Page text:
by Matt A. Barreto
The 2014 election is now a week away and almost all the attention on the Latino vote is in Colorado's Senate race. While other states with large Latino populations may not have competitive Senate races in 2014, the Latino population is not just a phenomenon in the Southwest. 14 years ago, the 2000 Census revealed quite clearly that the Latino population is spreading rapidly across the Southeast and Midwest. Including Colorado, there are six states in which the Latino share of the eligible electorate is larger than the current polling margin between the two candidates: Colorado, Kansas, Alaska, Georgia, North Carolina and Iowa.
What's more, many of these states are undergoing rapid population changes with Latino registered voters growing by 438 percent in Georgia and 575 percent in Kansas from the 2000 to 2012 presidential election, according to Census statistics. So these are states where we should continue to paying attention to the Latino vote in future statewide contests. We are not saying that Latinos will singly decide the 2014 Senate election across all six of these states, but rather that these states should be on your radar screen on November 4.
However, voters are heading to the polls to elect more than U.S. Senators in 2014. There is a long list of competitive gubernatorial elections that will decide control of the governor's mansion in about a dozen states and the Latino population is large and growing across these states as well. Looking at competitive elections for governor, there are 12 states where the share of Latino eligible voters is larger than the current polling margin between the two candidates. Some of these competitive states like Arizona and Rhode Island are now moving more towards the "leaning" column, but still have very large Latino electorates.
But other states like Florida, Colorado, Connecticut and Illinois all have margins of 1 percent or less and Latino voting populations of 10 percent or more. Other states like Georgia and Kansas which small but growing Latino populations have competitive races for both Senate and governor that could all be decided by less than 1 percent. Even the state of Wisconsin which is currently rated as a tie in the polls has a 3.3 percent Latino eligible electorate and has had 124 percent growth in Latino registered voters from 2000 to 2012.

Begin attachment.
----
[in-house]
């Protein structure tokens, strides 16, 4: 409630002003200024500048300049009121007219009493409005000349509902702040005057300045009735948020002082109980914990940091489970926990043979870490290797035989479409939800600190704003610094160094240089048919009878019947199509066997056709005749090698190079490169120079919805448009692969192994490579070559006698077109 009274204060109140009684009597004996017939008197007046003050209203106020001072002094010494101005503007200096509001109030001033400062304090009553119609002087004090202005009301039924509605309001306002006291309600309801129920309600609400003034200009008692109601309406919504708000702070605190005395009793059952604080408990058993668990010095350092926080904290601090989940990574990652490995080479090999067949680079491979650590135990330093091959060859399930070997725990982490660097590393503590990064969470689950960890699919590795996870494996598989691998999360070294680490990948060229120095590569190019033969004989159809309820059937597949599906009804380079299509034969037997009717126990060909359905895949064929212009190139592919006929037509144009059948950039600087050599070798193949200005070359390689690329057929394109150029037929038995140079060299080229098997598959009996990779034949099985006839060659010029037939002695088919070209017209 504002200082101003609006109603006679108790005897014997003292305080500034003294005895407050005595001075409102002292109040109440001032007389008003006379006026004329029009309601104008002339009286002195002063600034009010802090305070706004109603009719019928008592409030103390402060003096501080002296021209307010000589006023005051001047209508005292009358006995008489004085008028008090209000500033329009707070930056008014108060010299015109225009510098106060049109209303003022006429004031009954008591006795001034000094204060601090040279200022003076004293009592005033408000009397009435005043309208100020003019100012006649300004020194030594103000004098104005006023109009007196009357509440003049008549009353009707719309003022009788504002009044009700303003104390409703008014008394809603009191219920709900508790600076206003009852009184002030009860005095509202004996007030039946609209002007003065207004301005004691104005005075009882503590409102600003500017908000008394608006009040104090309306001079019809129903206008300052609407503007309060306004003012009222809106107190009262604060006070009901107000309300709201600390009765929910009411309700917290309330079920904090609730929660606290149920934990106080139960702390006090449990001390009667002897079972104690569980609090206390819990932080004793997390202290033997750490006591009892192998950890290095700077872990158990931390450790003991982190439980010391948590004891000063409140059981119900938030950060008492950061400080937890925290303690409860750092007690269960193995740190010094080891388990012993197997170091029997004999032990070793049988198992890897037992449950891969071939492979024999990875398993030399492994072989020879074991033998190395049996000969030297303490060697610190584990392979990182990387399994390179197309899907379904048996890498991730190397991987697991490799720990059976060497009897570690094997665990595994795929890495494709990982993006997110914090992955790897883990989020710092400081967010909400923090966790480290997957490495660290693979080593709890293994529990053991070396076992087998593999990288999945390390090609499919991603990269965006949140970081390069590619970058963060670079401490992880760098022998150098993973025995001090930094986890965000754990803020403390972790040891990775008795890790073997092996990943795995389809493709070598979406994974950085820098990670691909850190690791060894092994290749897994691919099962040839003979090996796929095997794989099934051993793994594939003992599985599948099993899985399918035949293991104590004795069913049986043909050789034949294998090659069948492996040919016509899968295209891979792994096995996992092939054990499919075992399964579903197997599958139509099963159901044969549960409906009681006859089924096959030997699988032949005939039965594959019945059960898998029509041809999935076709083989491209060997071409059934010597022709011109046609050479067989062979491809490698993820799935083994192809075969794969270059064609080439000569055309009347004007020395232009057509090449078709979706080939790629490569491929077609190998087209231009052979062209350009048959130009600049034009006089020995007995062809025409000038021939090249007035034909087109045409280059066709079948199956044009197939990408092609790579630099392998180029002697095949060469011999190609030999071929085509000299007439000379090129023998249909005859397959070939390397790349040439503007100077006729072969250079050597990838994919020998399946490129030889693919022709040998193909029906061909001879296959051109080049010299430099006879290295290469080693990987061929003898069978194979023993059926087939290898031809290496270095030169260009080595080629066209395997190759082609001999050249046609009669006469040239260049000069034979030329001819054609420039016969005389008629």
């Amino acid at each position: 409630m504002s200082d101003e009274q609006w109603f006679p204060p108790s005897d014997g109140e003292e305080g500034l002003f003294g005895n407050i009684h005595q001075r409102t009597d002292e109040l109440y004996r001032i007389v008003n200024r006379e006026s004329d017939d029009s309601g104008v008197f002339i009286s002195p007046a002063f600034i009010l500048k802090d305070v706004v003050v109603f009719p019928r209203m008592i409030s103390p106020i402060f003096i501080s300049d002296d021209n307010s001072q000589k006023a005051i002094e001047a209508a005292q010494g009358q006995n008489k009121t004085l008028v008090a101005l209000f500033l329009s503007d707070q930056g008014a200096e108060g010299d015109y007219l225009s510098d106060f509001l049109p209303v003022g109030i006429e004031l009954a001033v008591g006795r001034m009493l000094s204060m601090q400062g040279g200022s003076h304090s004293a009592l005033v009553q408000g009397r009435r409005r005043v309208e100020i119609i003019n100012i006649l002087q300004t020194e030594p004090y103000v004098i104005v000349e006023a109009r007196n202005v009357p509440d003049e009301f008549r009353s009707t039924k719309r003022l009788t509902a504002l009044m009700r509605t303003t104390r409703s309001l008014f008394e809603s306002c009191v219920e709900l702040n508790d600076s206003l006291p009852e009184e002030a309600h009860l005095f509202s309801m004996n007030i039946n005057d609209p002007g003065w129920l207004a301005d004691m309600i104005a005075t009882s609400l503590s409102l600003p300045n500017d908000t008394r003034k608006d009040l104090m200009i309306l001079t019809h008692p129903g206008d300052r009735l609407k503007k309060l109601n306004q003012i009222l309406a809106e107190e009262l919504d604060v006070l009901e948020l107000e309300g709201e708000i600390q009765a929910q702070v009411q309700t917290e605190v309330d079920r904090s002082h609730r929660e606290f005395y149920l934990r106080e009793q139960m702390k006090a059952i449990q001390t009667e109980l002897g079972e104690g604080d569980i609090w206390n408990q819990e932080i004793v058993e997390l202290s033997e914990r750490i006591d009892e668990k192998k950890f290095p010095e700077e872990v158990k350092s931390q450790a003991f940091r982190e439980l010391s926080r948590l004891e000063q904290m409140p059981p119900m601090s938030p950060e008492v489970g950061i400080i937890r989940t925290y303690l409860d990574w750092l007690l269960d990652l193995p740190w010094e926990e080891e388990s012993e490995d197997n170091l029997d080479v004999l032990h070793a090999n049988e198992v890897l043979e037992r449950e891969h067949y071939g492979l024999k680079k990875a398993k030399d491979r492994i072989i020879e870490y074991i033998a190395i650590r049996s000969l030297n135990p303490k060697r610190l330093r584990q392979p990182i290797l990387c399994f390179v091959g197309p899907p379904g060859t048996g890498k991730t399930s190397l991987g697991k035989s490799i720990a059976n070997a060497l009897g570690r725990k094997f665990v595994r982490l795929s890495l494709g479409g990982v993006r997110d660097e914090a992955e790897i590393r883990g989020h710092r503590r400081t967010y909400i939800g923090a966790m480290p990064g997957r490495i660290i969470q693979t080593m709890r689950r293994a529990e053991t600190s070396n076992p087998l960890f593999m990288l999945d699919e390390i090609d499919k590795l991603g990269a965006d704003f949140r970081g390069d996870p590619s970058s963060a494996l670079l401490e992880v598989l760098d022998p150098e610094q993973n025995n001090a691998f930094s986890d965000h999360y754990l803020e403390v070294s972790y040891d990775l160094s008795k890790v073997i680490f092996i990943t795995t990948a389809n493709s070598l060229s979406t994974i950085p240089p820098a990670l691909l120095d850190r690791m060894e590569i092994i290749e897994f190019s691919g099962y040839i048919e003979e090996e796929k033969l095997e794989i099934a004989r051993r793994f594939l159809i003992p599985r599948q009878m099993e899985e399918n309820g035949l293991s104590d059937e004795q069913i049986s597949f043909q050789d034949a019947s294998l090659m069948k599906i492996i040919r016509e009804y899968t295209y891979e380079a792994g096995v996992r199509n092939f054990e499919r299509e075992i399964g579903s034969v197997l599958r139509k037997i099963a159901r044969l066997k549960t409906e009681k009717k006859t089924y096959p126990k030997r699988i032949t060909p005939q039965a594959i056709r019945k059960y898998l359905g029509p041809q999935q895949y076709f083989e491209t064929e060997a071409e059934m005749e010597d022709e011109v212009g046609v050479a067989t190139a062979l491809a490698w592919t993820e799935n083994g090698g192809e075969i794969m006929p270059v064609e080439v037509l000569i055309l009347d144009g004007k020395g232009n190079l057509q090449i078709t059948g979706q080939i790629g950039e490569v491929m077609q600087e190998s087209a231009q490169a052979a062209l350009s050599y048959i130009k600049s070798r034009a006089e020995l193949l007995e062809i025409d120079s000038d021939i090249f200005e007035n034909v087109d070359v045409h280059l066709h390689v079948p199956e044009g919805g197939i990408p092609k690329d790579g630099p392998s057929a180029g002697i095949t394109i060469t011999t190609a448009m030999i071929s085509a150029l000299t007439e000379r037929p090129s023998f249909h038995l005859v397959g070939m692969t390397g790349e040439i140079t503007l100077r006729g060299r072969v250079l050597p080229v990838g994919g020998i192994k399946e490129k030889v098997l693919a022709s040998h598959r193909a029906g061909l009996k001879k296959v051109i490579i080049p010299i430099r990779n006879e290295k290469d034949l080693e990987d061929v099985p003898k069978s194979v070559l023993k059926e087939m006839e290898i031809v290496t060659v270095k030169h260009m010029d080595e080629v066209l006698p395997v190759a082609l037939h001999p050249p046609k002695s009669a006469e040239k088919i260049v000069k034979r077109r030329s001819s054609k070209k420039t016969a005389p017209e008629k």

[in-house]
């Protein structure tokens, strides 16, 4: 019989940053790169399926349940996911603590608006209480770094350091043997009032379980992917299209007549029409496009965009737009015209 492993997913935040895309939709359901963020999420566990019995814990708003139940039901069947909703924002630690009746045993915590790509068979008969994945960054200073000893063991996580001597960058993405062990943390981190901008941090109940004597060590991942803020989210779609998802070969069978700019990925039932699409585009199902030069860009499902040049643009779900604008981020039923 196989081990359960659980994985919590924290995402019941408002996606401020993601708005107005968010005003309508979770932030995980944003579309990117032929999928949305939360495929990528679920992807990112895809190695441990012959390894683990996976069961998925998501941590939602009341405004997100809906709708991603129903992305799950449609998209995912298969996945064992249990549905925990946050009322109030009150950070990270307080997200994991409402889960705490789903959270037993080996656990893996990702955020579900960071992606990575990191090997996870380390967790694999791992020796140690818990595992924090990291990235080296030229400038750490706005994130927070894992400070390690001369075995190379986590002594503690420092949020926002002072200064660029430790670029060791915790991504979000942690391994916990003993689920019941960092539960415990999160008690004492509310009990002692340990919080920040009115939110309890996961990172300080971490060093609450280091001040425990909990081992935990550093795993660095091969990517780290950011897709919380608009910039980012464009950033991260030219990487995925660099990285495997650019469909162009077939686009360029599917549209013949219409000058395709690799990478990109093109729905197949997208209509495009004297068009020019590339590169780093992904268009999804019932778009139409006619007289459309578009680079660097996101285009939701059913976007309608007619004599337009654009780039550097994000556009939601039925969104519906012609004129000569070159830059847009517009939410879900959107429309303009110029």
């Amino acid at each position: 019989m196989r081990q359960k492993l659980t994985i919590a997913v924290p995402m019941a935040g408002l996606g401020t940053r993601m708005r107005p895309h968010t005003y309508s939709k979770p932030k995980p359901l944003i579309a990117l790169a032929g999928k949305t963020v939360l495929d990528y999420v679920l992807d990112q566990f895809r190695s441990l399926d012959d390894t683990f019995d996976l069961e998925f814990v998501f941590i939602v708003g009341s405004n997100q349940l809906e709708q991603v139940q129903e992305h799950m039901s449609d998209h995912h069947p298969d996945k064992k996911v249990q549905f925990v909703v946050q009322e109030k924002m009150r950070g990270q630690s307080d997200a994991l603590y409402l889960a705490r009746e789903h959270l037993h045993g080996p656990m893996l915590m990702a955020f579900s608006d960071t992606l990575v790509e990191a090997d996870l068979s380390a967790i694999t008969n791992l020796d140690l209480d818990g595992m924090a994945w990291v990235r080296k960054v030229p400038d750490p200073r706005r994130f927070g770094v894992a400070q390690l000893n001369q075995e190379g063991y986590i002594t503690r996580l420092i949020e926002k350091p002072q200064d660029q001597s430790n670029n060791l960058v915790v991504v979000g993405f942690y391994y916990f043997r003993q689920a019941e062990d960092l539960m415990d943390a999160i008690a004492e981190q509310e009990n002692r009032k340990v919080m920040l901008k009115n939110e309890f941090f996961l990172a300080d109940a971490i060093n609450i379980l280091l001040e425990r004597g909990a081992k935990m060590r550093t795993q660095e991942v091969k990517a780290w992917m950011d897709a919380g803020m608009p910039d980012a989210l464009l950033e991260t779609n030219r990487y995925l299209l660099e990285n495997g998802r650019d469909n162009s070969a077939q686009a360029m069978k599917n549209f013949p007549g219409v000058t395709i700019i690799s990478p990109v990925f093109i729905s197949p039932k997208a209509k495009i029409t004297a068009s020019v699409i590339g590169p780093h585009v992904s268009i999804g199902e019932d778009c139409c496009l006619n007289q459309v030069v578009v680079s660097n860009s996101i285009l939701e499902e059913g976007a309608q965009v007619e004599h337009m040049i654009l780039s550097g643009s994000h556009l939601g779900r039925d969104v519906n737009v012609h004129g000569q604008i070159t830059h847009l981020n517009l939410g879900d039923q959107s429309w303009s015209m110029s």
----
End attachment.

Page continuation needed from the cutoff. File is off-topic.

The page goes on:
Whether or not Latinos are part of the coalition that cast the deciding votes will depend largely on voter enthusiasm and voter turnout. In 2012 a record number of Latinos voted driven by strong enthusiasm for Obama's executive order protecting DREAMers (DACA), combined with a robust Latino-focused get-out-the-vote effort by OFA, and uncoordinated, but equally strong efforts by national Latino civic groups dedicated to growing the Latino electorate. In 2014 Latinos could be the decisive vote in many of these 18 statewide races for Senate and governor, but only if the campaigns activate, inspire and mobilize Latino voters. If that happens, we'll all be talking about more than just Colorado on Wednesday November 5th.
Where the Latino vote is growing
The reason more states than Colorado matter is that from 2000 to 2012 the number of Latino registered voters at least doubled in 28 states plus the District of Columbia (over 100 percent growth). Doubled in 12 years. This includes some large states like Florida where the number of Latino registered voters doubled from 802,000 in 2000 to 1,622,000 in 2012. Looking closer, in 17 of these states, the Latino vote at least tripled in 12 years (over 200 percent growth). And remarkable, there are 7 states in which the number of Latino registered voters increased by more than 400 percent in just 12 years. In Tennessee the number of Latino registered voters grew from 11,000 to 96,000 -- an 873 percent growth rate from 2000 to 2012. In 2014, battleground states of Kansas and Georgia had 575 percent and 438 percent growth respectively. (See chart at bottom.)
These dramatic trends are being driven by immigration flows 25 years ago in which many immigrants are now finally eligible and pursing naturalization and entering the electorate. Further, the number of U.S.-born Latinos turning 18 and entering the electorate is increasing by the month. According to the National Council of La Raza, on average 70,000 U.S. born Latino citizens will turn 18 every single month and are eligible to vote. As these trends continue more and more states will enter the domain of Latino influence in elections for governor, U.S. Senate and president.
Matt A. Barreto is co-founder of the polling and research firm Latino Decisions. Barreto is Professor of Political Science at the University of Washington and co-author (with Segura) of the just published book, Latino America: How America's Dynamic Population is Poised to Transform the Politics of the Nation.